instead of
That seems a little odd, since it already knows that it has an atom
feed.  Do you know what is the rationale for doing this?

> The most common use of a URI is clicking a link in HTML or pasting it
> in your browser's address bar. And we're not talking most common by a
> slight majority, of course.
> So if we add up all the other uses of URIs, your mailboxes and your
> file URIs and your XML namespaces and your URNs and tags and all kinds
> of things, do they amount to the same body of usage as HTTP URIs used
> in the browser?
> And if we look at the commonalities amongst how these things are used
> and implemented, what do we want to derive from that? What can we
> learn, and what can we teach?

Not sure what you're getting at.  Are you suggesting a completely
different approach to the AWWW's treatment of URIs identifying

> > An "information resource" is any resource that plays a role
> > in the hypertext Web by producing "representations"
> What server actually works on a model of resources producing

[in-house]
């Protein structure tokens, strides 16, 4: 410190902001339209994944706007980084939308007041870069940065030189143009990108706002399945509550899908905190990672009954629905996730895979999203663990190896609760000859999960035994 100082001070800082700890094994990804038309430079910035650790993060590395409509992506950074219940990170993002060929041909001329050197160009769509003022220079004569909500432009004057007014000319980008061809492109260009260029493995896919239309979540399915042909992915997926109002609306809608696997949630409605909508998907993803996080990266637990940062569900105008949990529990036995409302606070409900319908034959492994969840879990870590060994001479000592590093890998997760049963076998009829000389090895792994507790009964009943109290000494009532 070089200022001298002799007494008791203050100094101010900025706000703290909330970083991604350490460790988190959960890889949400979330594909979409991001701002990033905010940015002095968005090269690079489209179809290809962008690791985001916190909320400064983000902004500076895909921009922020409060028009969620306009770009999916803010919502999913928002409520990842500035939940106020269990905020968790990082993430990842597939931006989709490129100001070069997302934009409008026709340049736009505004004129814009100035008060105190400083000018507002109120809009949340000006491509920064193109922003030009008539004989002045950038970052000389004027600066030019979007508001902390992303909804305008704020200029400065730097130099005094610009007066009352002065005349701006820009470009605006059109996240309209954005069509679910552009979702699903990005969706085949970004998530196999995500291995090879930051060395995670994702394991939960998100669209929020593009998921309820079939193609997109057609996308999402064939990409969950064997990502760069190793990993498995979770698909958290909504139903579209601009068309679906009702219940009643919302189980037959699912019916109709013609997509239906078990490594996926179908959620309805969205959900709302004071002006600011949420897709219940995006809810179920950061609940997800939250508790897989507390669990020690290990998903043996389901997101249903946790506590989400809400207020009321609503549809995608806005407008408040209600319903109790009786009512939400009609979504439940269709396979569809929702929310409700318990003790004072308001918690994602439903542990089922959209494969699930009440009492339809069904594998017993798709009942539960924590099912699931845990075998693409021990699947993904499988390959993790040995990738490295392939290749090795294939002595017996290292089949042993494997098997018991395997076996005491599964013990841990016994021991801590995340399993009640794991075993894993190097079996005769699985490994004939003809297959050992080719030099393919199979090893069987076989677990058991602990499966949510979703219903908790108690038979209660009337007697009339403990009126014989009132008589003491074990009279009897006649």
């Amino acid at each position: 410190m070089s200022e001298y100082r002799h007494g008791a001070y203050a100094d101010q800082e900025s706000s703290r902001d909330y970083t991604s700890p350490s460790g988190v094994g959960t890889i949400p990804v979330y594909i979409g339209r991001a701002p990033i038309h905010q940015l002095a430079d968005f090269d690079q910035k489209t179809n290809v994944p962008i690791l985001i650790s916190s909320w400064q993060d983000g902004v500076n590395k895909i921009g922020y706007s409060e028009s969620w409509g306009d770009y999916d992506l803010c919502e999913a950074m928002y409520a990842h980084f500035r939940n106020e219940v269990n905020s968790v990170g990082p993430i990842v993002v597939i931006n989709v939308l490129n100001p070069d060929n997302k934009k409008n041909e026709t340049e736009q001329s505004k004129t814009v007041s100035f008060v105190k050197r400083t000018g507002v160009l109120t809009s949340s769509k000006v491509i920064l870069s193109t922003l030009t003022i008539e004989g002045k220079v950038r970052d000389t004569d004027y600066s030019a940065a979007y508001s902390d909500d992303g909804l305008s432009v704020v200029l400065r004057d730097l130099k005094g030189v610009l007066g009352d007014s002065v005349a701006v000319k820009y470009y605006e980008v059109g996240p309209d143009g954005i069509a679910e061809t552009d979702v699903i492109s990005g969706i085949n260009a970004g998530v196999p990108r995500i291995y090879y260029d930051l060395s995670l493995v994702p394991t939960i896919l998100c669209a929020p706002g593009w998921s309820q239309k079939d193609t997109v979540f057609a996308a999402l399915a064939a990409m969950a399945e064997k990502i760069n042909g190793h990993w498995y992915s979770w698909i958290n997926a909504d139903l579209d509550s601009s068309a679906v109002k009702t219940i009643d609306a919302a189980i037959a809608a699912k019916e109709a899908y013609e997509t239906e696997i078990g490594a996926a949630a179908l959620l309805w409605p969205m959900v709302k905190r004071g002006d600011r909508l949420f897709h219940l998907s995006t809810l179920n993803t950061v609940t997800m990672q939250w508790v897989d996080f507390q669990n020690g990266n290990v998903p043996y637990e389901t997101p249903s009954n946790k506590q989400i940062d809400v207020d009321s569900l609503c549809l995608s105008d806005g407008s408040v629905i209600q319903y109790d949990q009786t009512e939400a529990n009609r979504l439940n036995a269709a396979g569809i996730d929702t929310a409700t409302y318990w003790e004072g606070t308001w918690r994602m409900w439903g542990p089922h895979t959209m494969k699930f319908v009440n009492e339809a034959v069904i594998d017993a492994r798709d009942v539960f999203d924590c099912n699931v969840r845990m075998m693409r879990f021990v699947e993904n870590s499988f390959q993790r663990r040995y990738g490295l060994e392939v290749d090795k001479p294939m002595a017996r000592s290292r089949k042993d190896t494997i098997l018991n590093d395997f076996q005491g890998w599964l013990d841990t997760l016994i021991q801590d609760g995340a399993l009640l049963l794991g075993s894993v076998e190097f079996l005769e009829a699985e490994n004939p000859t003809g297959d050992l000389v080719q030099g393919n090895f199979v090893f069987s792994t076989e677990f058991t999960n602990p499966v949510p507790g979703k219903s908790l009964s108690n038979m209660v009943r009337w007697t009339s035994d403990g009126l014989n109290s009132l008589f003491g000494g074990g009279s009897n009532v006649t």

> representations? What web framework works in this way? I've just been
> through the Django tutorial, and I don't see resource being used in
> there.

They all work in this way, though not necessarily using that
terminology.  That's just the terminology chosen by AWWW to describe, at
an abstract level, what happens.  I've simply tried to be as consistent
as possible with existing AWWW terminology while suggesting changes that
would correct the current, flawed definition of "information resource".
Trying to change the terminology beyond that might be useful, but it
would be a much bigger undertaking and is outside the scope of my

> The simple use of current common servers is that files in directories
> are exposed on the web, and maybe you can leave the file extensions
> off. More complex use involves scripting. To someone coding the
> backend to the latest Web 2.0 startup, does "information resources
> produce representations" mean anything?
> If not, where are the extents of the remit again?
> If servers were commonly implemented in Analytica, Lusture, or Prolog,
> that might be one thing. Heck, when I wrote an HTTP client